The Graduate Profile
Clayesmore’s Head of Digital Learning, Mark Fraser, writes about the ‘graduate profile’
I’ve just completed a fascinating MOOC. I try to complete two or three each year. I stress the word ‘complete’ because, like everyone, I start more than I finish.
This one was excellent. Called, ‘Envisioning the Graduate of the Future’, it was created by the brilliant Justin Reich, Executive Director of the MIT Teaching Systems Lab and hosted on the EdX platform. Look it up. And I was really excited…forgive me…think Massachusetts…I was ‘super-excited’ to be asked to be on the panel for the end of course Live Chat event on Youtube – link here if you’re interested.
The course focused on the creation of a ‘graduate profile’. I didn’t know this term before I began the course. In case you don’t either, it’s a document which makes explicit the capabilities, competencies, knowledge, and attitudes that a school feels its leavers should possess. Essentially, it’s an answer to the question, ‘What is school for?’
Have a go at answering that yourself. It’s more difficult than it looks isn’t it? We shared lots of ideas via forums on the course. It won’t surprise you to hear that educational technology featured quite heavily in people’s thinking. As you might also expect, there wasn’t a great deal of consensus – beyond a broad notion that it’s probably quite important! That was a little disappointing. I’ve had a similar feeling at Ed Tech conferences for teachers. We all go to them because we think Ed Tech is ‘probably quite important’. But there’s never enough focus on the fundamental question of how technology will change (and is already changing) the job we do as teachers. And what will be expected of us by our ‘future graduates’. At least it’s fun to look at the new gadgets, I suppose.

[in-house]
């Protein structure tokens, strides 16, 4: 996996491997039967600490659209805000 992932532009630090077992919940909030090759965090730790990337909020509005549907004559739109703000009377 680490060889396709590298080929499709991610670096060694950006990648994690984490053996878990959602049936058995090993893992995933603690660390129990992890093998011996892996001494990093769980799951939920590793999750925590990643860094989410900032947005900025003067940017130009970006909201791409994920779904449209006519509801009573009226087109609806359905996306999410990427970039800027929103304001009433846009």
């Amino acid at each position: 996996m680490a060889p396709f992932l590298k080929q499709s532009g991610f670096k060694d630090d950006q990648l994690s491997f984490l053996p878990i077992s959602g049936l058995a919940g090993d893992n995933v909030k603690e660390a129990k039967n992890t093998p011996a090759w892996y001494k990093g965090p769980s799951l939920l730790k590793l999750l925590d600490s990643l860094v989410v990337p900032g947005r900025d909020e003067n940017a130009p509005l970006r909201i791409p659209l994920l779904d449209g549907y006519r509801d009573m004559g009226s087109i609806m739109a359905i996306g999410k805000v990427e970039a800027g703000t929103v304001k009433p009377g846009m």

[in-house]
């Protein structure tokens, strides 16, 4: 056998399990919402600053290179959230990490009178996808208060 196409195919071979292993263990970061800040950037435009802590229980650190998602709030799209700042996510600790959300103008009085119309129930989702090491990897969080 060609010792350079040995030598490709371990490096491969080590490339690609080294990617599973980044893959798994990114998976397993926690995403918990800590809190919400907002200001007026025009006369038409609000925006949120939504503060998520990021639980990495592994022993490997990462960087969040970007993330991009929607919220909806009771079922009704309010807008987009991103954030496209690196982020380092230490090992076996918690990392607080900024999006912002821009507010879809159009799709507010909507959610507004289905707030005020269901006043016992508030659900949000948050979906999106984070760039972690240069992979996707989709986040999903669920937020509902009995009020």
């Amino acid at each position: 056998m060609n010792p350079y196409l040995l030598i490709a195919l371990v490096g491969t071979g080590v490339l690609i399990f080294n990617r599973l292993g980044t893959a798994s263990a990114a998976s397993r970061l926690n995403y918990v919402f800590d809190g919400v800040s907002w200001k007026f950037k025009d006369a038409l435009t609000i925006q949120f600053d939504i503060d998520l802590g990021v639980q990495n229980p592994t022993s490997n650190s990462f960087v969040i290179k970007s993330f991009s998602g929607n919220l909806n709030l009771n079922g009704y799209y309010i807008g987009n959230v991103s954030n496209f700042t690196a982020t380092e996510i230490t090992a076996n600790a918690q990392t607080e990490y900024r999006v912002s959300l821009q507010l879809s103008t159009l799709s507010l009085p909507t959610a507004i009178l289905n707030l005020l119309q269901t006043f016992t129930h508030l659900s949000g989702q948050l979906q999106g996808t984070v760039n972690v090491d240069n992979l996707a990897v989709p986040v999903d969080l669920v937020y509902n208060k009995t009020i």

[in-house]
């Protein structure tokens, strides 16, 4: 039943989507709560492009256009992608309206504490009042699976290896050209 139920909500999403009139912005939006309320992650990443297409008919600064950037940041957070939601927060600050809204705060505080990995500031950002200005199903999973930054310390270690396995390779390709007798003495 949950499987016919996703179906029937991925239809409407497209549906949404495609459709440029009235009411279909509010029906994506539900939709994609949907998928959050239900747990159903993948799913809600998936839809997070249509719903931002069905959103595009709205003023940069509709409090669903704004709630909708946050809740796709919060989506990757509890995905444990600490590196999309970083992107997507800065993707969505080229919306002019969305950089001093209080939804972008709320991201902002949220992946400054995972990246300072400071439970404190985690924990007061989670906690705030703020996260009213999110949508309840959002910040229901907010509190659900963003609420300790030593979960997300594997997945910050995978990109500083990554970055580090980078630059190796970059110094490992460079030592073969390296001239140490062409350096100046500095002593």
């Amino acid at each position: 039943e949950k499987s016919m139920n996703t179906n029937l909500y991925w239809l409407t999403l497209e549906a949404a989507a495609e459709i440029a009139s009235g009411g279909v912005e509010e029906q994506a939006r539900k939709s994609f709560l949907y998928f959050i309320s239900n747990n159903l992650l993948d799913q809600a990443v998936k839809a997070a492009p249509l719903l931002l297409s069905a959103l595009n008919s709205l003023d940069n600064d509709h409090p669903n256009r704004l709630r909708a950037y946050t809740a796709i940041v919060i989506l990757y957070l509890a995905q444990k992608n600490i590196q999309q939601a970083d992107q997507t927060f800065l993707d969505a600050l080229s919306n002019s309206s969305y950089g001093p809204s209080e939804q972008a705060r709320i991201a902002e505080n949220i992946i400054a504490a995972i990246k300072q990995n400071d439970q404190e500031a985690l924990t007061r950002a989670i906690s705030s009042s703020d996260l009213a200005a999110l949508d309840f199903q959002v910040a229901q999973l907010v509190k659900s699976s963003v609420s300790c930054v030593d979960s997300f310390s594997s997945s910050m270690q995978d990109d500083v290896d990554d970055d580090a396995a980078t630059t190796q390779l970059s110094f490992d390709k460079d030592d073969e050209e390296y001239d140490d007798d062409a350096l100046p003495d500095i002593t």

As part of the MOOC, we had to carry out ‘stakeholder’ interviews. I spoke to a few of my Sixth Form students. I had expected them to be fixated on exam results, on achieving the necessary grades to get to university. They weren’t really. (Though they did think their parents were!) I was struck, instead, by the emphasis they placed on becoming ‘social beings’, people who would be able to participate effectively in society. They felt strongly that a school’s job was to prepare them for that.
It made me think that, for many, perhaps most of our students, it isn’t the technology that’s important. It’s the social potential, the possibility for communication enabled by the technology that is important. We are organic beings; we learn from and with other people. We have a duty to teach our students how to make the most of the new communication tools available to us. But how much time do we really give to it?
How many opportunities do we actually set up in our classrooms for students to connect with people beyond the four walls surrounding them? Are we actively teaching our students the skills they need to follow a MOOC successfully? Or are we just fixated on all the ‘subject content’ we’ve got to race through? During the Youtube event last week I was able to talk with a man in Massachusetts and a woman in Seattle while people from all round the world contributed to the conversation via live text.
It was an exciting novelty for me but our students will very soon expect that as a norm. Are we ready for that? Will they be?